A recent study from the University of Alabama at Birmingham found that people with chronic kidney disease have a higher risk of heart disease and heart disease death.
They identified a pathological change that appears to link kidney disease to progressive heart disease.
The pathological change is coronary microvascular dysfunction or CMD.
This finding offers a potential treatment target, which could have wide benefits because 14% of the U.S. adult population has chronic kidney disease.
The study is published in Circulation. The lead author is Navkaranbir Bajaj, M.D.
CMD is a decreased blood flow in the small blood vessels inside the heart muscle that provides oxygen and fuel to feed the pumping heart.
In healthy hearts, visualized postmortem, these blood vessels look like a tight filigree network that fills the heart muscle tissue. A diseased postmortem heart has lost much of this network.
In living patients, however, those small blood vessels inside the heart muscle cannot be visualized; blood flow scans of living patients visualize only the larger, exterior coronary arteries.
In the study, the team measured coronary flow reserve, or CFR, via positron emission tomography.
CFR is the maximum increase in blood flow through the coronary arteries above the normal resting volume.
In the study, 352 people with chronic kidney disease all had healthy heart function measured by ejection fraction and none with signs of overt coronary artery disease.
The researchers measured CFR and also measured signs of subclinical heart dysfunction via deformation analysis with echocardiograms.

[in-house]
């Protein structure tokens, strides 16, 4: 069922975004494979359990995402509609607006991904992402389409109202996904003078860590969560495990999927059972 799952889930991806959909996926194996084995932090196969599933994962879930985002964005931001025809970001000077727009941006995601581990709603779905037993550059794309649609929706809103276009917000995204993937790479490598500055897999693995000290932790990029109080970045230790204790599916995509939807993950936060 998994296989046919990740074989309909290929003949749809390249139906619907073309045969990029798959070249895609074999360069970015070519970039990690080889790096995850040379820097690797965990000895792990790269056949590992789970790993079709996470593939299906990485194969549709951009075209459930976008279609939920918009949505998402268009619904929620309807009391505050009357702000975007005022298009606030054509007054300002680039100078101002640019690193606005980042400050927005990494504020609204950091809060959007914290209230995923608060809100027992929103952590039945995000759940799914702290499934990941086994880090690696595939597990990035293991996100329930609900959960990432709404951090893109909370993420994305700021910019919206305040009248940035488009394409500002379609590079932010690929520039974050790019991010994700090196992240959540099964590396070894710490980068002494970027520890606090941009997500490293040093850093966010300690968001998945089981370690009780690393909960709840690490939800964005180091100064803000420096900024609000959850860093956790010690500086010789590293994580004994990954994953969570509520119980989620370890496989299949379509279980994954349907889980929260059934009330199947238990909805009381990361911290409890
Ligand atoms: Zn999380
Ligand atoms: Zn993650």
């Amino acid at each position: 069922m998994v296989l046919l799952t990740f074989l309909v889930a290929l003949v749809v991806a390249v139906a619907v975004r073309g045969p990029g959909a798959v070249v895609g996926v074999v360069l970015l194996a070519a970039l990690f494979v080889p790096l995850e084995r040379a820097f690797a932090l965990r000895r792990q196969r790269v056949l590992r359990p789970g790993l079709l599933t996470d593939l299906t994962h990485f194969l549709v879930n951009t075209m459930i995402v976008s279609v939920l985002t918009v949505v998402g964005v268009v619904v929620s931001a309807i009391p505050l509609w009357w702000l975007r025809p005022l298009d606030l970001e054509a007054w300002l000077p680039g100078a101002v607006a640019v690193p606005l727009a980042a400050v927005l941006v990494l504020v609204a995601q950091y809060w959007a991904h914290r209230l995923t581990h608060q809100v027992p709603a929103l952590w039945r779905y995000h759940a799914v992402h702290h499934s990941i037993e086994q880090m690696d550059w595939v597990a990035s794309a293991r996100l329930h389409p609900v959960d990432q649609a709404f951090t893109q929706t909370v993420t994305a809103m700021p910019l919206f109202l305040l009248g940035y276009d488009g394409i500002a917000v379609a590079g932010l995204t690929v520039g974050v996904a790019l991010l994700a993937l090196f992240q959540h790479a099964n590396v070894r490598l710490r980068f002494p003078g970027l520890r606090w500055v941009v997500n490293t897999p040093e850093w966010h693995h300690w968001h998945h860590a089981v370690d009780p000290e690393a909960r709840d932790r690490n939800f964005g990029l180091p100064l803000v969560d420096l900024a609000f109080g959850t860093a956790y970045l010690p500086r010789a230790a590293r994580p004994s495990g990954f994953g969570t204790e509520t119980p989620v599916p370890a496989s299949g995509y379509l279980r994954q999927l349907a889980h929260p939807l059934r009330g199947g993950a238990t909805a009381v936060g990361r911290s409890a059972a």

The patients were then followed about 4.4 years for major adverse cardiac events. A total of 108 patients had such major events, including death and hospitalization for non-fatal heart attack or heart failure.
The researchers found that CMD was a big predictor of abnormal mechanics of the left ventricle — the heart’s major pumping chamber — and a significant predictor of clinical risk of adverse cardiovascular outcomes.
The team then examined the relationship between impaired kidney function and heart disease.
It showed that CMD accounted for 19 to 24% of left ventricular diastolic dysfunction, 19 to 42% of left ventricular systolic dysfunction, and 32% of major adverse cardiovascular events.
These findings provide important new evidence that the development of severe microvascular dysfunction likely signals the transition from physiological to the pathological left ventricle and increases the risk of heart failure and death in patients with chronic kidney disease.
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